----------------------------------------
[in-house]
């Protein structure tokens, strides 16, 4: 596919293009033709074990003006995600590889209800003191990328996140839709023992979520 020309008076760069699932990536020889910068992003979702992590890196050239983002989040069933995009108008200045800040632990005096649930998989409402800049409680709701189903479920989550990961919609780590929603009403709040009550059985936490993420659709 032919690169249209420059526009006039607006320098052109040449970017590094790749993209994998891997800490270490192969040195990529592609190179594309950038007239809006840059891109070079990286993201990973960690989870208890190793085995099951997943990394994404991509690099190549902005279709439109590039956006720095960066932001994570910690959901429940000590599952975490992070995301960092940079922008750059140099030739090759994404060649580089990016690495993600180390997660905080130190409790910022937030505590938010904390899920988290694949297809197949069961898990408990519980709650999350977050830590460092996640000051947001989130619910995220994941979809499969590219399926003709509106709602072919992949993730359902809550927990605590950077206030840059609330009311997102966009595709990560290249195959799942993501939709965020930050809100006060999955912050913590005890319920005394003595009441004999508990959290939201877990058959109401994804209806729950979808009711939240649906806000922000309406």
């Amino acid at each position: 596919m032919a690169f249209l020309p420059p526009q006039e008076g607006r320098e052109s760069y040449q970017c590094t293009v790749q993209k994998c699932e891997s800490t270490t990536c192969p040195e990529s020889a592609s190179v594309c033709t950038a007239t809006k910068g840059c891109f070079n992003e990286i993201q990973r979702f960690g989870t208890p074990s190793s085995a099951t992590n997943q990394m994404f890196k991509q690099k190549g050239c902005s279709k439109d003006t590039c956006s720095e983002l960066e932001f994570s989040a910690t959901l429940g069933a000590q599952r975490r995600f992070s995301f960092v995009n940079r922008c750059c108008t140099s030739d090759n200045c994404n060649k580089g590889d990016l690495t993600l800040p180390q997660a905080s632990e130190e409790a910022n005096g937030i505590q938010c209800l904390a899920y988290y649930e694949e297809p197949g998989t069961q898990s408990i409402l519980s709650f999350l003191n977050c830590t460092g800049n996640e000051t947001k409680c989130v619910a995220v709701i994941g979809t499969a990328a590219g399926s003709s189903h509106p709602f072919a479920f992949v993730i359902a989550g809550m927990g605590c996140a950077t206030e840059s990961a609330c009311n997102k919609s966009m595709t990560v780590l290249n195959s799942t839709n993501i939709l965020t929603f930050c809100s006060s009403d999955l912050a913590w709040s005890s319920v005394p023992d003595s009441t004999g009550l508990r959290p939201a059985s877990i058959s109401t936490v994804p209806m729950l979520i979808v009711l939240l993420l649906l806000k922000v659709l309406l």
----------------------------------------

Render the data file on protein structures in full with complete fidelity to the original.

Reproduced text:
[in-house]
């Protein structure tokens, strides 16, 4: 596919293009033709074990003006995600590889209800003191990328996140839709023992979520 020309008076760069699932990536020889910068992003979702992590890196050239983002989040069933995009108008200045800040632990005096649930998989409402800049409680709701189903479920989550990961919609780590929603009403709040009550059985936490993420659709 032919690169249209420059526009006039607006320098052109040449970017590094790749993209994998891997800490270490192969040195990529592609190179594309950038007239809006840059891109070079990286993201990973960690989870208890190793085995099951997943990394994404991509690099190549902005279709439109590039956006720095960066932001994570910690959901429940000590599952975490992070995301960092940079922008750059140099030739090759994404060649580089990016690495993600180390997660905080130190409790910022937030505590938010904390899920988290694949297809197949069961898990408990519980709650999350977050830590460092996640000051947001989130619910995220994941979809499969590219399926003709509106709602072919992949993730359902809550927990605590950077206030840059609330009311997102966009595709990560290249195959799942993501939709965020930050809100006060999955912050913590005890319920005394003595009441004999508990959290939201877990058959109401994804209806729950979808009711939240649906806000922000309406």
């Amino acid at each position: 596919m032919a690169f249209l020309p420059p526009q006039e008076g607006r320098e052109s760069y040449q970017c590094t293009v790749q993209k994998c699932e891997s800490t270490t990536c192969p040195e990529s020889a592609s190179v594309c033709t950038a007239t809006k910068g840059c891109f070079n992003e990286i993201q990973r979702f960690g989870t208890p074990s190793s085995a099951t992590n997943q990394m994404f890196k991509q690099k190549g050239c902005s279709k439109d003006t590039c956006s720095e983002l960066e932001f994570s989040a910690t959901l429940g069933a000590q599952r975490r995600f992070s995301f960092v995009n940079r922008c750059c108008t140099s030739d090759n200045c994404n060649k580089g590889d990016l690495t993600l800040p180390q997660a905080s632990e130190e409790a910022n005096g937030i505590q938010c209800l904390a899920y988290y649930e694949e297809p197949g998989t069961q898990s408990i409402l519980s709650f999350l003191n977050c830590t460092g800049n996640e000051t947001k409680c989130v619910a995220v709701i994941g979809t499969a990328a590219g399926s003709s189903h509106p709602f072919a479920f992949v993730i359902a989550g809550m927990g605590c996140a950077t206030e840059s990961a609330c009311n997102k919609s966009m595709t990560v780590l290249n195959s799942t839709n993501i939709l965020t929603f930050c809100s006060s009403d999955l912050a913590w709040s005890s319920v005394p023992d003595s009441t004999g009550l508990r959290p939201a059985s877990i058959s109401t936490v994804p209806m729950l979520i979808v009711l939240l993420l649906l806000k922000v659709l309406l």